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Reprinted with permission from AlterNet. 

John Bonifaz is a longtime voting rights attorney and founder of the National Voting Rights Institute. In 2004, he was lead counsel for the Green and Libertarian Parties that filed for a presidential recount in Ohio. He has been leading efforts to file for presidential recounts in the three states that tipped the Electoral College majority from Hillary Clinton to Donald Trump. AlterNet’s Steven Rosenfeld interviewed him on Wednesday.

Steven Rosenfeld: Let’s start with why recount and who can do it?

John Bonifaz: The reason why we need to have recounts done in Michigan, Pennsylvania and Wisconsin is because this was a very, very close election and the way we verify the vote is to go through the recount process. We unfortunately do not have mandatory audits in any of those states and most states in the country, and therefore we rely on machine counts on election night to tell who won and who lost a particular election.

Any functioning democracy should involve the verification of the vote. That, in this case, involves a recount process. The candidates who are on the ballot in Michigan and Wisconsin can call for the recount. In Pennsylvania, it’s voters who can. It doesn’t have to be the runner-up candidate. Third-party candidates can call for the recounts in Michigan and Wisconsin. And three voters per county in Pennsylvania can call for them. There were serious concerns leading up to the election about the vulnerability of our voting systems. There were anomalies that occurred on Election Day and all those give rise to the basis of why we make sure we verify the vote.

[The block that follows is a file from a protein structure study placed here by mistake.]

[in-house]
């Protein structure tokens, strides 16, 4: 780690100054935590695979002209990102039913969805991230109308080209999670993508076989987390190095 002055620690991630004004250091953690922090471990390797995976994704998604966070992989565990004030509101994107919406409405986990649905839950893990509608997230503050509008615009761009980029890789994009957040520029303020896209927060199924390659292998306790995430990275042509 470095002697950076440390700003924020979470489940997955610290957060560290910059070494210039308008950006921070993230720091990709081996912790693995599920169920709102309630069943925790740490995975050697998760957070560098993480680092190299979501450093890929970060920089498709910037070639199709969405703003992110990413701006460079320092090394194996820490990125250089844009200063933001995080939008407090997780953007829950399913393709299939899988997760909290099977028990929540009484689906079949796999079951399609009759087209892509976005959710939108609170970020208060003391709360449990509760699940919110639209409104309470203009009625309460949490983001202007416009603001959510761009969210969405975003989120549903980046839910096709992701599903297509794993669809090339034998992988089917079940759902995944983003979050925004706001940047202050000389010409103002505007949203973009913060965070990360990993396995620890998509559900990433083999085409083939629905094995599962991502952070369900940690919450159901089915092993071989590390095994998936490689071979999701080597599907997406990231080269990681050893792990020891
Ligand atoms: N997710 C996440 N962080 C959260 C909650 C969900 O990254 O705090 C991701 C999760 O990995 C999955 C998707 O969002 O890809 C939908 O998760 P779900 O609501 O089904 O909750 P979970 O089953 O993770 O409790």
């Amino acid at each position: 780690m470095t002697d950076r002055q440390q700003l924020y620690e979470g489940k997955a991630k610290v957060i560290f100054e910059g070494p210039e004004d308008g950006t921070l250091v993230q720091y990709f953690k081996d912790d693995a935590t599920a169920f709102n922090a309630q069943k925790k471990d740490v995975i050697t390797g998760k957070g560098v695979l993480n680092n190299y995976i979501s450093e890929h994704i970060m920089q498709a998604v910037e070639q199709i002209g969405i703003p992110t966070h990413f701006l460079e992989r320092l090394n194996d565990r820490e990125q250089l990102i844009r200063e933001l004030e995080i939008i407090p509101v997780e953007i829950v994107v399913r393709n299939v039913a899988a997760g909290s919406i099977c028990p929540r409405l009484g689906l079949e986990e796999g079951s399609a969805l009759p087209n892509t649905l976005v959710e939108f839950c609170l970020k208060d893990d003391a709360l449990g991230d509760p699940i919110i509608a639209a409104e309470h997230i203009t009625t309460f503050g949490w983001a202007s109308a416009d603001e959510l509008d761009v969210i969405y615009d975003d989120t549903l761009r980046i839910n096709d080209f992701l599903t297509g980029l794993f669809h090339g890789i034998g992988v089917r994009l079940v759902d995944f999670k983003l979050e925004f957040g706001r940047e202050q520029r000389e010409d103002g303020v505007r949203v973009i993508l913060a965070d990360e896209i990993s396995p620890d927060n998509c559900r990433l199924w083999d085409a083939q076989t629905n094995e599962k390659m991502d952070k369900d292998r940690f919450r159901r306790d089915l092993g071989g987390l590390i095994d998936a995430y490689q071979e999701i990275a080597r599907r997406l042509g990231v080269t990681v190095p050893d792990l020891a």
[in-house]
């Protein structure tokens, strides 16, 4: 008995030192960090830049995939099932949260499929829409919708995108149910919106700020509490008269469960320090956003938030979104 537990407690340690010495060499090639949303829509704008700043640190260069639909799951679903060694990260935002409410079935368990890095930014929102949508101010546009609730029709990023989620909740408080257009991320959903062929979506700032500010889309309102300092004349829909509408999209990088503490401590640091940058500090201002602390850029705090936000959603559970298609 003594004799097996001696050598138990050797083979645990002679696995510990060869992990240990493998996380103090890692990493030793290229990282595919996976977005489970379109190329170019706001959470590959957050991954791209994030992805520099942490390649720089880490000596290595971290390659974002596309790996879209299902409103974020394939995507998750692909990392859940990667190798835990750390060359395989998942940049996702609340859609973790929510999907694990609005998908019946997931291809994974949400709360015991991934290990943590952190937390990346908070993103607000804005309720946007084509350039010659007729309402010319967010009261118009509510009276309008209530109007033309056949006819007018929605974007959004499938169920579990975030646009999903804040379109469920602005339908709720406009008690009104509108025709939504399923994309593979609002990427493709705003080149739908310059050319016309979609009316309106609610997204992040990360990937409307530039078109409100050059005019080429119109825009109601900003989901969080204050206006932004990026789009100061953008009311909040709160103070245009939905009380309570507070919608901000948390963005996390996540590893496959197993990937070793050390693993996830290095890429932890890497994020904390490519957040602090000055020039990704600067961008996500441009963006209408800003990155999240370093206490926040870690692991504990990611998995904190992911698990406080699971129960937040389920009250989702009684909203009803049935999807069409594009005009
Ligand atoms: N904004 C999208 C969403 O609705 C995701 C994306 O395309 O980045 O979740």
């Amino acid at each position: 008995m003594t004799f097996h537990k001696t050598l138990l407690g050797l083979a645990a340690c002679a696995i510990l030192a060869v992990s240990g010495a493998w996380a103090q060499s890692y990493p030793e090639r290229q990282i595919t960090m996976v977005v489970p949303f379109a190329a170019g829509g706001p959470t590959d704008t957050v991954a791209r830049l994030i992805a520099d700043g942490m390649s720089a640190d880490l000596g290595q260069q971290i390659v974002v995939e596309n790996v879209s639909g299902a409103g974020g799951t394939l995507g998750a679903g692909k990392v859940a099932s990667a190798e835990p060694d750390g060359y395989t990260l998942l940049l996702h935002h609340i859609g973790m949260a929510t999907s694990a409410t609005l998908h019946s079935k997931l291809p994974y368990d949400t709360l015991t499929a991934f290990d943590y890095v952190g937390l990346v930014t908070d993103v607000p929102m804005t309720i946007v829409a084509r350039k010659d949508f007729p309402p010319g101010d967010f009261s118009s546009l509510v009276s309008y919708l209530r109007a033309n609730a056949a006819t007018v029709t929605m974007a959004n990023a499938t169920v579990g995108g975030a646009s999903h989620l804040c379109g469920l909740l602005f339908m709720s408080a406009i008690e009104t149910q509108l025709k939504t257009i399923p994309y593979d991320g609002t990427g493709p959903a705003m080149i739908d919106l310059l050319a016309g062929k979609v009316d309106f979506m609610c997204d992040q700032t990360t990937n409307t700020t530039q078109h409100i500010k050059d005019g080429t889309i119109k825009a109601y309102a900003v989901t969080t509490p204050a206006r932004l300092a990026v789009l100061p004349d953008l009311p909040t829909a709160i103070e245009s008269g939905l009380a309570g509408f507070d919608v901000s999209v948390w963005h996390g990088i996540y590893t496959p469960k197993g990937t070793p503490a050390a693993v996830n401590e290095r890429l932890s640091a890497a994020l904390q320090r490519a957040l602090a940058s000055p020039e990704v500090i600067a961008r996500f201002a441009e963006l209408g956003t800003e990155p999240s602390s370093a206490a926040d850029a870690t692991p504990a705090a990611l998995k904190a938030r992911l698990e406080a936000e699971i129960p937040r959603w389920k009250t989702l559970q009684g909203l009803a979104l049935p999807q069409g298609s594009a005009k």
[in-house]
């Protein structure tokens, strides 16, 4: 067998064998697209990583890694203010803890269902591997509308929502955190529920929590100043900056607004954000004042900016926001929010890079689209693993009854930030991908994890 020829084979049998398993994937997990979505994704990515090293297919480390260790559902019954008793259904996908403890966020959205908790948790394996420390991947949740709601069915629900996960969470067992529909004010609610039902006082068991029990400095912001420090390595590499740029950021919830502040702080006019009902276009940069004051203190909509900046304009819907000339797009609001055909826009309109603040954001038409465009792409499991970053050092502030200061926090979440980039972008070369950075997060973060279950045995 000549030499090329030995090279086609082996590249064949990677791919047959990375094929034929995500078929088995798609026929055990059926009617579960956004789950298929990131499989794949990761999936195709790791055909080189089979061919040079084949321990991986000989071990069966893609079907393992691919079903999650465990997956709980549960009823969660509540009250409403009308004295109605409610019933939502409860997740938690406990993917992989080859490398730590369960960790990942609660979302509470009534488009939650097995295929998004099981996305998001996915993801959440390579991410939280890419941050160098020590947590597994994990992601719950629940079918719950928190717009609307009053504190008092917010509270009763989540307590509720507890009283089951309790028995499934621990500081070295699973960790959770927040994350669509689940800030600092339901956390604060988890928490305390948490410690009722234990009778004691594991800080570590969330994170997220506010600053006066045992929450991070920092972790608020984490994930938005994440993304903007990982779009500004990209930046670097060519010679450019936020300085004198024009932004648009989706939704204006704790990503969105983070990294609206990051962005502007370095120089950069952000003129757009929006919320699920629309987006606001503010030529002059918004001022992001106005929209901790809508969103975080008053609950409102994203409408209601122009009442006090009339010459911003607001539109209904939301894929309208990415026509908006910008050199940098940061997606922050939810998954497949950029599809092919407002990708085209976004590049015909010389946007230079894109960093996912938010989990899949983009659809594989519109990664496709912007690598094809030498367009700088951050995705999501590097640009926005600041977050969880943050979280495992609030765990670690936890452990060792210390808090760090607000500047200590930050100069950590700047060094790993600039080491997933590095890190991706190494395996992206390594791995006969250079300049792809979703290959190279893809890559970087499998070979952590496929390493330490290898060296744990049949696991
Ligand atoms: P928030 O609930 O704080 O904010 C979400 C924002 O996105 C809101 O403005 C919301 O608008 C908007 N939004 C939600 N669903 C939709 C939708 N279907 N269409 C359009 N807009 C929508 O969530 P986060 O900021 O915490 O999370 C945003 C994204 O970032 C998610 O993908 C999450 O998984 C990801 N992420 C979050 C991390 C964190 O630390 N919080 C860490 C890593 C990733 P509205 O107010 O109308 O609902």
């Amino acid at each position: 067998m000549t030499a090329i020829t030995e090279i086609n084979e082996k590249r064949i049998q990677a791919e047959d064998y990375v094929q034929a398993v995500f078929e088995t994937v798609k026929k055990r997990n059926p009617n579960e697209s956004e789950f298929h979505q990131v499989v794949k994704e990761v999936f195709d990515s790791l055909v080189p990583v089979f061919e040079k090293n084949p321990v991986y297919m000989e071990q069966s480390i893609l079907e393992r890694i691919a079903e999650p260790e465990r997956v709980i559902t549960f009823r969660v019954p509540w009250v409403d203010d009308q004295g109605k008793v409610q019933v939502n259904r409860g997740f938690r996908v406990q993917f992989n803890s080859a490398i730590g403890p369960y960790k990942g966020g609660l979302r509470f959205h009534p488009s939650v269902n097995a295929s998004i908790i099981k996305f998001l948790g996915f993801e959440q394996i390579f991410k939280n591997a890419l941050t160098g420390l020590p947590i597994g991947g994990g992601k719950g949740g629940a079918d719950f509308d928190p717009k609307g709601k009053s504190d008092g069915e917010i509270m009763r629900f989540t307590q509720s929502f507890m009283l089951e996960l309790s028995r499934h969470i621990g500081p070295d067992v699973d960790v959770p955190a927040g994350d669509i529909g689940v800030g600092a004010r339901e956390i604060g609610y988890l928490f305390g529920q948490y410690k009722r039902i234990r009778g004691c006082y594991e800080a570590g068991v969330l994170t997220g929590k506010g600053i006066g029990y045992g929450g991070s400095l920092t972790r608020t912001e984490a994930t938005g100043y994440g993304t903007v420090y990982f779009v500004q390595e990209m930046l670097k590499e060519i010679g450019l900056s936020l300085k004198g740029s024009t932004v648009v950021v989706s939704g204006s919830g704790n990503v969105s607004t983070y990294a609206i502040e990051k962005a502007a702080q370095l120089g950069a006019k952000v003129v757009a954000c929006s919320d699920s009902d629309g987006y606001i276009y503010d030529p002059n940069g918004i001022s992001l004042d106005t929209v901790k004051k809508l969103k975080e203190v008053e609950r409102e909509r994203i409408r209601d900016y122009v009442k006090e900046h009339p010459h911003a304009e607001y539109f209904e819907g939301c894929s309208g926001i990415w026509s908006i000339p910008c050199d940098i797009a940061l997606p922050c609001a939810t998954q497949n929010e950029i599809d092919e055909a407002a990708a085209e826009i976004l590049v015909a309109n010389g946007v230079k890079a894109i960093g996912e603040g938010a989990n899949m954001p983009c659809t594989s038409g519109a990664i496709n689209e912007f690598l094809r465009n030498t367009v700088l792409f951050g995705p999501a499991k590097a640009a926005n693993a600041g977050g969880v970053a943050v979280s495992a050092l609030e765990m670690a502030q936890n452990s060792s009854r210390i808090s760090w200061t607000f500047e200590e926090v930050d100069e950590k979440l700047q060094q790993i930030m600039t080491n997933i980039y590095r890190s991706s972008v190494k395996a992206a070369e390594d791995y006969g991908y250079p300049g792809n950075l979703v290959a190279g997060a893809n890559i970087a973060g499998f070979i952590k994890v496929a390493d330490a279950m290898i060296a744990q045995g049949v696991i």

Steven Rosenfeld: In Wisconsin, my understanding is you have to file a legal complaint of what went wrong. What will you point to?

John Bonifaz: First, we’ll point to the fact that there are certain [electronic voting] systems in the state of Wisconsin that are being used, which have been proven to be vulnerable to being tampered with or being hacked. And the state of California banned the use of those systems, but Wisconsin, with some restrictions, still uses them. So that’s point one. Given the fact that those systems are still in use, it’s important too make sure that we verify the vote.

The other systems, the paper ballot systems, we’ve determined, are, in fact, showing a discrepancy between the jurisdictions where the paper ballots have been used and the touch-screen machines have been used. That discrepancy has given rise further to the point of verifying the vote. There are different theories as to why that discrepancy exists. One can argue the demographics in the jurisdictions with the touch screen machines point to why there is that discrepancy. But until we actually verify the vote we won’t know the answers to this.

Steven Rosenfeld: And that’s where the preliminary research has shown there are a dozen counties with greater than 85 percent reported turnout—another red flag—right?